My biggest disappointment:

The Glimpses of the Moon by Edith Wharton – which promised so much but was really just a little too frothy. Perversely had it not been written by Edith Wharton I would have probably liked it as a bit of vintage froth.

My five favourite re-reads were:
1 The Great Gatsby
2 Emma
3 Jane Eyre
4 Quartet in Autumn
5 The Tenant of Wildfell Hall

(You can find links to my reviews of all those books and more on my Classic Club page)

So here’s to another year on the Classic Club – I don’t pretend there won’t be more added to the list in the next year – there will be, but there will also be a lot of wonderful books read and blogged about. Thank you Classic Club for awakening an old obsession.

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classics club

This month the Classic Club has asked:

Do you read forewords/notes that precede many classics? Does it help you or hurt you in your enjoyment/understanding of the work?

I sometimes read introductions/forwards but only ever after I have read the book. To be honest I am not always that keen on them. So many great works of literature have very long and wordy academic introductions; sometimes I think these introductions can be far more intimidating to read than the works themselves. Then there is the issue of spoilers with a minute picking apart of the story and the author’s intentions. That is why I (and most people I have spoken to about it) only read these introductions and forwards after I have finished the book.
emmaI generally like to make up my own mind about things that I read, and so I’m not sure I always like to have my response to a novel suggested to me by another person, although I do find other opinions interesting and valuable – the trouble with these quite academic sounding introductions is that it can make the reader feel that their different response is wrong. I have often assumed that these introductions/notes are for people studying that work – and not so much for the reader who is reading for pleasure – that may be my mistake. However I don’t ignore these introductions completely. I have really just finished my re-read of Emma – a Penguin cloth bound classic – the one thing about Penguin is that they do always contain proper Introductions and explanatory notes. I do like the fact that the notes and introductions are there – but if I am honest I don’t do much more than skim the introduction – after I have read the book of course. The Introduction to Emma was quite long and while I was interested enough to start reading it – I found after three or four pages my attention began to wander – l start to feel like an inattentive student at the back of the classroom. Explanatory notes however can be very useful – and the ones supplied in Penguin Classics have saved me from confusion on more than a few occasions. I couldn’t have possibly have read Villette without those notes as Charlotte Bronte included so much French conversation – and my French is fairly non-existent.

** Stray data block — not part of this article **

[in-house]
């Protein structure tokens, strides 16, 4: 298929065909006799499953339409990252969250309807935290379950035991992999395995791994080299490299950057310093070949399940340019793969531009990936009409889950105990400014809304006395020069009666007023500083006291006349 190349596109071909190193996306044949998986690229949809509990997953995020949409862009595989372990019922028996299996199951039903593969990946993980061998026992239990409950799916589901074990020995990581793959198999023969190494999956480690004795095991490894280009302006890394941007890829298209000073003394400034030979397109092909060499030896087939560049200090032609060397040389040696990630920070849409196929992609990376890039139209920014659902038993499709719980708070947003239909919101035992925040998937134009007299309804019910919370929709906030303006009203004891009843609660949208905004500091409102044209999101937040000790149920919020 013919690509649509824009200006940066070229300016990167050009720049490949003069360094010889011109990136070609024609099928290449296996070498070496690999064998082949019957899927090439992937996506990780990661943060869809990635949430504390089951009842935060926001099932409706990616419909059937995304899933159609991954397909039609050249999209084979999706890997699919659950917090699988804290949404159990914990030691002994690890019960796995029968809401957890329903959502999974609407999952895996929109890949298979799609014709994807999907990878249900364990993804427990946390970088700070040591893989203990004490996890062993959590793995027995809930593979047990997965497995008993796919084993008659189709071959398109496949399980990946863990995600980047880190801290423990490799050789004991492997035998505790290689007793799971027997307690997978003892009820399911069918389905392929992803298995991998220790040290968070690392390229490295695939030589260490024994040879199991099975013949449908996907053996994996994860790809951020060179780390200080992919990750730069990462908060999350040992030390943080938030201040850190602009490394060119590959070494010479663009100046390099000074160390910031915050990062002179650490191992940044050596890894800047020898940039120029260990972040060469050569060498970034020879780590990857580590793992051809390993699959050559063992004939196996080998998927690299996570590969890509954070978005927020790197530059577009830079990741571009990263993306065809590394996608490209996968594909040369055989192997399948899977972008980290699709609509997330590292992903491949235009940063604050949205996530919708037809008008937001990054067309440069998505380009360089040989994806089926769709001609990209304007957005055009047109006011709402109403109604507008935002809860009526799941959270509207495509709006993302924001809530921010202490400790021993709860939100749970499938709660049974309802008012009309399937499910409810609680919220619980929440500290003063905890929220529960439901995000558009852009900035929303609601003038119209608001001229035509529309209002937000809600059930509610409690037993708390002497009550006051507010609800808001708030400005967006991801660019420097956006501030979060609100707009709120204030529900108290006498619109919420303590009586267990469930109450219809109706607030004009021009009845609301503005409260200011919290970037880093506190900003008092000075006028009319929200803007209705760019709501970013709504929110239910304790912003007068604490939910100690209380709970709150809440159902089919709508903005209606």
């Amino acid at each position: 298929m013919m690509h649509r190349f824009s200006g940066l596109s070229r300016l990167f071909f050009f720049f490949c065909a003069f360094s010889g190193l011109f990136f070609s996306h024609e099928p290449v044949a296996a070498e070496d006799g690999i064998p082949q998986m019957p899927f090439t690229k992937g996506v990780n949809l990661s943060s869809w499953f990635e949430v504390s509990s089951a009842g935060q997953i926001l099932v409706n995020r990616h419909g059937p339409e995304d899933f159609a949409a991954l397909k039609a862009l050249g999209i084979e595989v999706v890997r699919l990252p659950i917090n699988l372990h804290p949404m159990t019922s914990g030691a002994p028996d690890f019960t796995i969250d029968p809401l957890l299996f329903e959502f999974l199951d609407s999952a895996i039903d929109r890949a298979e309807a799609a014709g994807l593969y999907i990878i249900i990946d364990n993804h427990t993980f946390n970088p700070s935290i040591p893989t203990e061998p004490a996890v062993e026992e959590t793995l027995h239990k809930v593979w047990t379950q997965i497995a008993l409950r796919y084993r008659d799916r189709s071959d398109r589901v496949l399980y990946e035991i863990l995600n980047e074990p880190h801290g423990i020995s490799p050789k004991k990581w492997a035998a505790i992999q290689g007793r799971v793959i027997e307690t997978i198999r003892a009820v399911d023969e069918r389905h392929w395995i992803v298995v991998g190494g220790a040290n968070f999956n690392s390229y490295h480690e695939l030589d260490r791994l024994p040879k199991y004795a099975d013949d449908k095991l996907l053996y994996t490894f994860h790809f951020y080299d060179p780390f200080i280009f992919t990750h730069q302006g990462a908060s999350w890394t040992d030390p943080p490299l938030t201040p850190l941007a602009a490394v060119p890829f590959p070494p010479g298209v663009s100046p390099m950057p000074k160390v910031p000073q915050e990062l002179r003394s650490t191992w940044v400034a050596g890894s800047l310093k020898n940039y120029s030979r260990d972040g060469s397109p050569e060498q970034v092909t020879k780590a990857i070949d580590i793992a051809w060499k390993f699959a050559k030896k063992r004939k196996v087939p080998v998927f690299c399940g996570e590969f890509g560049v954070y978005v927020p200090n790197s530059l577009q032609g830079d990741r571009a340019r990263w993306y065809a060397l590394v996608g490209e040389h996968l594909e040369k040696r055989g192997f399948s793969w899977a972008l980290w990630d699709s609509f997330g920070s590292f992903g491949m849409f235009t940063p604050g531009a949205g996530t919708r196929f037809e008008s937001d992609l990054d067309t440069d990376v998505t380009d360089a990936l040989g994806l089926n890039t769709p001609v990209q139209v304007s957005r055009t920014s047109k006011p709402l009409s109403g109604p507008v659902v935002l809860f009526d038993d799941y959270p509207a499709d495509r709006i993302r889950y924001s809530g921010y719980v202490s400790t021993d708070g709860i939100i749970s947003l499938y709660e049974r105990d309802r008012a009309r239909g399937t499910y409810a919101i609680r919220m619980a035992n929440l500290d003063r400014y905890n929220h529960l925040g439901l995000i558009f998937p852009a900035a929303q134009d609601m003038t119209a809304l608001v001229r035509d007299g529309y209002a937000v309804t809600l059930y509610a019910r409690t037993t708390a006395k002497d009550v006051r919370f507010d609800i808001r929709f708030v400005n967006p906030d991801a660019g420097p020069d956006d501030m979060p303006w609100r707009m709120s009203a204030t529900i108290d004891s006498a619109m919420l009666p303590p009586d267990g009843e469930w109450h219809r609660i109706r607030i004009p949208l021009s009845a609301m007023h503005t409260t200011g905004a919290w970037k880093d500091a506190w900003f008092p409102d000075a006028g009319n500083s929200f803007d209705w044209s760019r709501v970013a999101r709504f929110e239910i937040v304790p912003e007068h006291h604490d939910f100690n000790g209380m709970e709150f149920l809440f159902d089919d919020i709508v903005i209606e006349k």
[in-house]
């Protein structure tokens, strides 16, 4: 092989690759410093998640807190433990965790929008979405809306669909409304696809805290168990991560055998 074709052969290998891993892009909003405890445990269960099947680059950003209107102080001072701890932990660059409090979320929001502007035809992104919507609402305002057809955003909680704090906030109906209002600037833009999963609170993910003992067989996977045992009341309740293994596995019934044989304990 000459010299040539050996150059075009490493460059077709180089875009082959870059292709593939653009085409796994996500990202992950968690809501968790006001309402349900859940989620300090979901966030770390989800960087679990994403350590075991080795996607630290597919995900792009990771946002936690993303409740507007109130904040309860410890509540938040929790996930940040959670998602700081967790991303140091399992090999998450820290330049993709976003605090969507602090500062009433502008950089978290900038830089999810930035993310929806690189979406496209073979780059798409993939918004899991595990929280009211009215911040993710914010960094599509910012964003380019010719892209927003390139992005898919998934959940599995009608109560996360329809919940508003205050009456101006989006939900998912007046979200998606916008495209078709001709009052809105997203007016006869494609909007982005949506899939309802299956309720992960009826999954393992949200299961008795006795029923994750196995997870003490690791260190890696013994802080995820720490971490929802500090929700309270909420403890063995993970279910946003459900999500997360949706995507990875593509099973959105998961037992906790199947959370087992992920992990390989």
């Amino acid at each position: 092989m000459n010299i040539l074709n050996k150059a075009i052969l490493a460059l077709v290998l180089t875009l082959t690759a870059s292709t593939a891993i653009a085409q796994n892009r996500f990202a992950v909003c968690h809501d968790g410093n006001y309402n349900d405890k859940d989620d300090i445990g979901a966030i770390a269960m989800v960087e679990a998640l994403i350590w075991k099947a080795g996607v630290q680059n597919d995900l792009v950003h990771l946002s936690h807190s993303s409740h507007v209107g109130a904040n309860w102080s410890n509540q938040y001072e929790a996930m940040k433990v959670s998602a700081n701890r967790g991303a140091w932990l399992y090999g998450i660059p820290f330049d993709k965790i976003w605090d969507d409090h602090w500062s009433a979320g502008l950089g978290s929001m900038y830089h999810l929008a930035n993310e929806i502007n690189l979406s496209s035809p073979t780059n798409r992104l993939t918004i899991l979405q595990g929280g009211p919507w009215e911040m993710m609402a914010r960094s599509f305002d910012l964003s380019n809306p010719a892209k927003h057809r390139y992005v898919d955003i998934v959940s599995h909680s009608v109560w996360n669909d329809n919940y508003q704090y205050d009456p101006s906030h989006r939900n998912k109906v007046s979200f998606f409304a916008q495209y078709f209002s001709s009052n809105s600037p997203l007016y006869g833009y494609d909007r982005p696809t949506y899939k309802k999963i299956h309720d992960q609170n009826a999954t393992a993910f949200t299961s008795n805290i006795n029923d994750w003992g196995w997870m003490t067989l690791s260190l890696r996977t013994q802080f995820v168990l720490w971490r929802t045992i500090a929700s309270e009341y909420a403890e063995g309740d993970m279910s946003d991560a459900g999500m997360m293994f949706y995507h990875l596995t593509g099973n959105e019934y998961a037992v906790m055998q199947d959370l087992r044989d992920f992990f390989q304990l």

hideandseek What I do really like however – are the introductions that I often find in Virago Modern Classics. I can remember enjoying the Introductions in the Elizabeth Taylor novels I read last year. I am much more inclined towards an introduction or preface if it has been written by someone (another author) I have heard of – rather than some academic I haven’t. Some of the original green Virago Modern Classics that were issued in the 1980’s have some wonderful introductions (not always by people I had heard of though). However I’m not sure that introductions to the modern VMC’s coming out now are of quite the same high quality – although I do always read them, because if nothing else they give some good background information about the author. I have recently read Breakfast with the Nikolides by Rumer Godden, one of a lovely new series of Modern VMC’s that have introductions by Rosie Thomas,  however the introduction is one that was written for the trio of novels, Breakfast with the Nikolides, Black Narcissus and Kingfishers Catch fire which just gives a brief introduction to Rumer Godden and her career and rather than an in depth examination of the book, there is just a brief discussion of each novel. I’m puzzled by this, I don’t know whether the other Godden’s in the series have different introductions by Rosie Thomas or by other people. These kind of introductions are probably a little more accessible but I don’t know if they add very much.